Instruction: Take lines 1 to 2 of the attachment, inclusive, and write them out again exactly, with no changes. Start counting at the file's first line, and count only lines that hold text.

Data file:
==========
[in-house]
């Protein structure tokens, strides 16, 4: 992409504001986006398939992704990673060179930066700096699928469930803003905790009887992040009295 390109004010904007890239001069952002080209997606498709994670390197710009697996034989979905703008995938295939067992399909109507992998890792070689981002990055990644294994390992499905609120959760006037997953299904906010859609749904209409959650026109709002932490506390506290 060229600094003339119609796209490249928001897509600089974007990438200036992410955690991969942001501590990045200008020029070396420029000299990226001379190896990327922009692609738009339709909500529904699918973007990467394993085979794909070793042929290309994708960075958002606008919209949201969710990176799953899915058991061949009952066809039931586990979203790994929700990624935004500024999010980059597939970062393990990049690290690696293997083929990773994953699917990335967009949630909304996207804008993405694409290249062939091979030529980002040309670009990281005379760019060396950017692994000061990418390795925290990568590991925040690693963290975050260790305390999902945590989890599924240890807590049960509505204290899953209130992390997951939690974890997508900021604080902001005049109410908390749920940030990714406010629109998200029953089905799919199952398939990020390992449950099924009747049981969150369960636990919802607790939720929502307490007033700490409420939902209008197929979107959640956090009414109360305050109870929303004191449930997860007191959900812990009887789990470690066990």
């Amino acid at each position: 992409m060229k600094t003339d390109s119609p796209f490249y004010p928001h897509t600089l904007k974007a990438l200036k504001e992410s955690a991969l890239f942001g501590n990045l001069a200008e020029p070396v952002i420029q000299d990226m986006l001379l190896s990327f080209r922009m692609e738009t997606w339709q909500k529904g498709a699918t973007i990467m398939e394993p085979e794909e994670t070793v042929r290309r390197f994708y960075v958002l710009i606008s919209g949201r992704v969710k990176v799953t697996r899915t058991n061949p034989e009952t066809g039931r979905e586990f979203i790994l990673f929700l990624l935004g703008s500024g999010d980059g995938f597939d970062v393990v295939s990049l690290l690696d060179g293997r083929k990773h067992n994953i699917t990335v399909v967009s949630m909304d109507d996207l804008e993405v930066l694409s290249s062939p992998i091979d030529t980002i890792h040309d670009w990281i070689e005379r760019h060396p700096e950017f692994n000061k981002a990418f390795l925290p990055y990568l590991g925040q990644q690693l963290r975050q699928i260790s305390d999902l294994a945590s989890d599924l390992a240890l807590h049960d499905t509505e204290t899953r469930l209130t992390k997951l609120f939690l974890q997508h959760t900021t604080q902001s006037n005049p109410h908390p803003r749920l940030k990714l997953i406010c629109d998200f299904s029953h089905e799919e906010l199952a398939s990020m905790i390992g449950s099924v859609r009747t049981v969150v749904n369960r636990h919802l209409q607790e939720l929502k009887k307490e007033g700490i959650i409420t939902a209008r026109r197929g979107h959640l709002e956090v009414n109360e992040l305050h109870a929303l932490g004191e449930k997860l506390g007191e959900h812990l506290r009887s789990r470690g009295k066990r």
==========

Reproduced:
[in-house]
């Protein structure tokens, strides 16, 4: 992409504001986006398939992704990673060179930066700096699928469930803003905790009887992040009295 390109004010904007890239001069952002080209997606498709994670390197710009697996034989979905703008995938295939067992399909109507992998890792070689981002990055990644294994390992499905609120959760006037997953299904906010859609749904209409959650026109709002932490506390506290 060229600094003339119609796209490249928001897509600089974007990438200036992410955690991969942001501590990045200008020029070396420029000299990226001379190896990327922009692609738009339709909500529904699918973007990467394993085979794909070793042929290309994708960075958002606008919209949201969710990176799953899915058991061949009952066809039931586990979203790994929700990624935004500024999010980059597939970062393990990049690290690696293997083929990773994953699917990335967009949630909304996207804008993405694409290249062939091979030529980002040309670009990281005379760019060396950017692994000061990418390795925290990568590991925040690693963290975050260790305390999902945590989890599924240890807590049960509505204290899953209130992390997951939690974890997508900021604080902001005049109410908390749920940030990714406010629109998200029953089905799919199952398939990020390992449950099924009747049981969150369960636990919802607790939720929502307490007033700490409420939902209008197929979107959640956090009414109360305050109870929303004191449930997860007191959900812990009887789990470690066990």